"A child's learning is the function more of the characteristics of his classmates than those of the teacher." James Coleman, 1972

Tuesday, March 03, 2015

From Keiser U to Grand Canyon U: Seeking Billions More as Non-Profit Schemes

I have often made the point that there is no real difference between for-profit charter schools and non-profit charter schools--there are only different routes to getting the same public money into the same private pockets.  

Now it is clear that for-profit colleges have come to a similar conclusion, and with the Feds all aflutter about for-profit higher ed predators, these thieves are simply altering course into the non-profit schemes.  

As you can see, here, too, the public money ends up in the same private pockets, tax-sheltered. 

A clip from the NYTimes:
After a recent government crackdown on the multibillion-dollar career-training industry, stricter limits on student aid and devastating publicity about students hobbled by debt and useless credentials, some for-profit schools simply shut down.

But a few others have moved to drop out of the for-profit business altogether, in favor of a more traditional approach to running a higher education institution.

And the nonprofit sector, it turns out, can still be quite profitable.

Consider Keiser University in Florida. In 2011, the Keiser family, the school’s founder and owner, sold it to a tiny nonprofit called Everglades College, which it had created.

As president of Everglades, Arthur Keiser earned a salary of nearly $856,000, more than his counterpart at Harvard, according to the college’s 2012 tax return, the most recent publicly available. He is receiving payments and interest on more than $321 million he lent the tax-exempt nonprofit so that it could buy his university.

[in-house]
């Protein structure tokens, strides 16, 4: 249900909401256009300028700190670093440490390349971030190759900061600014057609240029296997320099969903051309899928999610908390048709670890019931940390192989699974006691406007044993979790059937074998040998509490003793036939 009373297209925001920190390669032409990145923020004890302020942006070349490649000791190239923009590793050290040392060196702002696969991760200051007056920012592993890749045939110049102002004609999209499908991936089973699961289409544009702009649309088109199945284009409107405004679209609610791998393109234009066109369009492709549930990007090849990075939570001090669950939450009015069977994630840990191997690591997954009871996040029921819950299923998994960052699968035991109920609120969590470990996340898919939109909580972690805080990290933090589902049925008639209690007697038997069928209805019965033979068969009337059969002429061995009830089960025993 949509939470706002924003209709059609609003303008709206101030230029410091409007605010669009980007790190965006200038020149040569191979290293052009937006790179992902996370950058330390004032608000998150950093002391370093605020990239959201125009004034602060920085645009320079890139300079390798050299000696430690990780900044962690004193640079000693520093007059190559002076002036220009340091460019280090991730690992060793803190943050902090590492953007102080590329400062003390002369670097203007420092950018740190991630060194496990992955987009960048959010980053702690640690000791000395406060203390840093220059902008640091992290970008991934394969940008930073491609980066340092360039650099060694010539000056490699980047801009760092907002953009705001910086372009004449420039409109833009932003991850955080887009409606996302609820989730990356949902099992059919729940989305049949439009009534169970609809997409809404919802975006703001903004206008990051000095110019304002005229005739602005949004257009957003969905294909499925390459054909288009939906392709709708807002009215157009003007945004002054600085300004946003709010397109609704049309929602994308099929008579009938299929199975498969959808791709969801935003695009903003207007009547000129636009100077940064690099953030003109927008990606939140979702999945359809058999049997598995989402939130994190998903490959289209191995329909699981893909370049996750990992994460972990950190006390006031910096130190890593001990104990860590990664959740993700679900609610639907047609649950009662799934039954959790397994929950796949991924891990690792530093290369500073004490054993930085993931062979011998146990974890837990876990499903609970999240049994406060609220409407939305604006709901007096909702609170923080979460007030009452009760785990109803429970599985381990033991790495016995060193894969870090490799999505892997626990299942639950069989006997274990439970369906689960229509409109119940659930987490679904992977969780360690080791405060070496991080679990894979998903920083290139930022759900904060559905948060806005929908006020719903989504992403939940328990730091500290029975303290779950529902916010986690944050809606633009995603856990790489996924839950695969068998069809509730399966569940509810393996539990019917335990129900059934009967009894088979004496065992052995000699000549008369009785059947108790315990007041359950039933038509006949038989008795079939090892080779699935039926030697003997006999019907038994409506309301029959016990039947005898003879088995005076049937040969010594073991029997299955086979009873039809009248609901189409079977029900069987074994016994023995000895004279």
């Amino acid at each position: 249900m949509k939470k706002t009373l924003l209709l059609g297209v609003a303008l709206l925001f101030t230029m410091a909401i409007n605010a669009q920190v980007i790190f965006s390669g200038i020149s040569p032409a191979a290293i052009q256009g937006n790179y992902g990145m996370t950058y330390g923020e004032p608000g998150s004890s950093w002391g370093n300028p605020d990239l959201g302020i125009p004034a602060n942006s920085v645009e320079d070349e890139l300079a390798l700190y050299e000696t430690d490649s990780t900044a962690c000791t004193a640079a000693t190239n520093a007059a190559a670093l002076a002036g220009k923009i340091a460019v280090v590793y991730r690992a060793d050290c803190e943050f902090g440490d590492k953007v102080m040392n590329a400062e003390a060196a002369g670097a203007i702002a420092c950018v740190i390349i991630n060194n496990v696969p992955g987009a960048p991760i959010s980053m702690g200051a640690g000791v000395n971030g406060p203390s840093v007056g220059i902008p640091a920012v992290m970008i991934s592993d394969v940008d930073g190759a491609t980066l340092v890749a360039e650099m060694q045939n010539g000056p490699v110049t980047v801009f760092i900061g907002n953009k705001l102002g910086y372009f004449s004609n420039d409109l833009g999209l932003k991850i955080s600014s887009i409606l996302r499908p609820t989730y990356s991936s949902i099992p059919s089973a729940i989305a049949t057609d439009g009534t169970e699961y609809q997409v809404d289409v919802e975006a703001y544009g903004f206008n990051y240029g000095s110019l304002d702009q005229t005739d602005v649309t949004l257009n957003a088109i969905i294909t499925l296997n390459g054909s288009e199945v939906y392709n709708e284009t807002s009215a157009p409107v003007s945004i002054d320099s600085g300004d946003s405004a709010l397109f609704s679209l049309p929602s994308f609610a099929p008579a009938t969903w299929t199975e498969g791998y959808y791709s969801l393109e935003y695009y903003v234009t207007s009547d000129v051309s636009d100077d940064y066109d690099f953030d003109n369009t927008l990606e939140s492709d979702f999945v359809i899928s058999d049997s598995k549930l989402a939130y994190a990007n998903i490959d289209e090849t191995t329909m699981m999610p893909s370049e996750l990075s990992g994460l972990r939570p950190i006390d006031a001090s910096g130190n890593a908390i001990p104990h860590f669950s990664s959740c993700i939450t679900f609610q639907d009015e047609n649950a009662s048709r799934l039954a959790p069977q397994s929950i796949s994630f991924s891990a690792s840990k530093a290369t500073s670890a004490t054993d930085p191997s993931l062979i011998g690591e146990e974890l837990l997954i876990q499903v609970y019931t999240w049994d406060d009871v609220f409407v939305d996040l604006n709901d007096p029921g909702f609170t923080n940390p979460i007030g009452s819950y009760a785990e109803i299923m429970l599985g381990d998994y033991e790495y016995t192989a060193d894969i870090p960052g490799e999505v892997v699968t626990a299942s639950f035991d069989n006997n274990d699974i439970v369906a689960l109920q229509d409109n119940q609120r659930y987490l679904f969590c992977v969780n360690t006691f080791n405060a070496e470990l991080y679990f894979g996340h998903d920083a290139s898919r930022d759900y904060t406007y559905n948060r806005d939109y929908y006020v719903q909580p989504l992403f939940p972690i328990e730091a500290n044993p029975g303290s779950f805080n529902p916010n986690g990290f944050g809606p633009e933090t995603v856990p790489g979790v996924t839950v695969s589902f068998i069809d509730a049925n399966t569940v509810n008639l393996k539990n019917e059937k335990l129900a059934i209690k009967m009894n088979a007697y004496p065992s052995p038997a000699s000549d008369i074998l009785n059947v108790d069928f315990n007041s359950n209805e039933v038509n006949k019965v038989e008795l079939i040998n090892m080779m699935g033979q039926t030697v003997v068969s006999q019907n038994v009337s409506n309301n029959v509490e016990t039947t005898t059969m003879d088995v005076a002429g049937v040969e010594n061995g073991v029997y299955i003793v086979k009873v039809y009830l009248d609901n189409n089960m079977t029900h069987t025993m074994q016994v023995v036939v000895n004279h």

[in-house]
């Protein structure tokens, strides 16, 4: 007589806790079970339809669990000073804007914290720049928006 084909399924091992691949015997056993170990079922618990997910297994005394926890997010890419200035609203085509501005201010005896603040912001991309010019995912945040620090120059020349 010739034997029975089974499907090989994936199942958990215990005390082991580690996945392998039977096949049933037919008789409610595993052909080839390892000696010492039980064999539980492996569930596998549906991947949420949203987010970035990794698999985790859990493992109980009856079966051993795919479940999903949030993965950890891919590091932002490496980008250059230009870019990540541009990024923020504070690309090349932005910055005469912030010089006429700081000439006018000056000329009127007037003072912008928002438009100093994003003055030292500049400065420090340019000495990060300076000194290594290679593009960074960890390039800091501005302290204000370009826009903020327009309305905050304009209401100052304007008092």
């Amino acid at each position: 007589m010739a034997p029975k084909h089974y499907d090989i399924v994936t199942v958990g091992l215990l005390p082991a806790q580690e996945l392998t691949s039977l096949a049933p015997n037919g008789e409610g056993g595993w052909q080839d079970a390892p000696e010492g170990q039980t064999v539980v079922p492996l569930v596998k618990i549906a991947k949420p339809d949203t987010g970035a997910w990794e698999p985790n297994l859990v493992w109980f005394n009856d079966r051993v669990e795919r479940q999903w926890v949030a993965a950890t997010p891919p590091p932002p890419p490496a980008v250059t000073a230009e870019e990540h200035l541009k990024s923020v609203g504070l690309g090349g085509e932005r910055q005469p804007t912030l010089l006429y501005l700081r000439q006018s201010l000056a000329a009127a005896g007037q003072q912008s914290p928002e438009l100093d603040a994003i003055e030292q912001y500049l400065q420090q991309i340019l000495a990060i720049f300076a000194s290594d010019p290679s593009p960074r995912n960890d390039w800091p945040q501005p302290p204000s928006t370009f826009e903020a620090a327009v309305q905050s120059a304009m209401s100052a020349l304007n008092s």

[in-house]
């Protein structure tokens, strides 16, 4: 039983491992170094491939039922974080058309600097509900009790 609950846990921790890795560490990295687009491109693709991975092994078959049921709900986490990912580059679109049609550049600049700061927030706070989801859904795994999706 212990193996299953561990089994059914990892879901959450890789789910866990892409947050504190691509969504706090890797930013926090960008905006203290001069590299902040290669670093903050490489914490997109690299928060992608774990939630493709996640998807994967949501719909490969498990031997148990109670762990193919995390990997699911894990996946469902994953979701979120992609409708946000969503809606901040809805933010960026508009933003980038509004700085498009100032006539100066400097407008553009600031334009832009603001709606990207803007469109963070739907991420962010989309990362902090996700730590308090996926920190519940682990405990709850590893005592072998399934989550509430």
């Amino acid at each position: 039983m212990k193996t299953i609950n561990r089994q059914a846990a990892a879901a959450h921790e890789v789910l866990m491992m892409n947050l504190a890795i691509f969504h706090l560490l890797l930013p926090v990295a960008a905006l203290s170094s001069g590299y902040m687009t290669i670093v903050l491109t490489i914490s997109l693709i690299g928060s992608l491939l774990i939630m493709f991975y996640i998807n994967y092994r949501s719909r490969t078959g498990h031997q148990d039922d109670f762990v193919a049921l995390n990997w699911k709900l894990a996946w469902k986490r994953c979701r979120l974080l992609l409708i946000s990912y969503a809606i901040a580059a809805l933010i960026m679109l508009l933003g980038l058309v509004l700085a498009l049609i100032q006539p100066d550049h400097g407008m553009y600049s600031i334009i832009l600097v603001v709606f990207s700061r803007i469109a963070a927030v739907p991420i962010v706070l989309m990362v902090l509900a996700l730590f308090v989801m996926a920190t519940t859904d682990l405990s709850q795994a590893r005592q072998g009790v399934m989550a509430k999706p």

And he has an ownership interest in properties that the college pays $14.6 million in rent for, as well as a stake in the charter airplane that the college’s managers fly in and the Holiday Inn where its employees stay, the returns show. A family member also has an ownership interest in the computer company the college uses.

Keiser University, which has about 20,000 students spread over 15 campuses, is one of a handful of for-profit colleges that have switched to the nonprofit arena or are considering that move.

The shift means more restrictions on moneymaking ventures and loss of ownership. But nonprofit schools — defined as providing a public benefit — do not have to pay taxes, are eligible for certain state grants and can receive more money from the federal student loan program.

Consumer advocates and legal experts warn that some institutions might be shifting primarily to avoid stepped-up government scrutiny and regulation. Moreover, said Lloyd Mayer, an associate dean and law professor at Notre Dame Law School: “There is a concern that the now-nonprofit colleges may be providing an impermissible private benefit to their former owners. These sorts of arrangements raise yellow flags.” . . .

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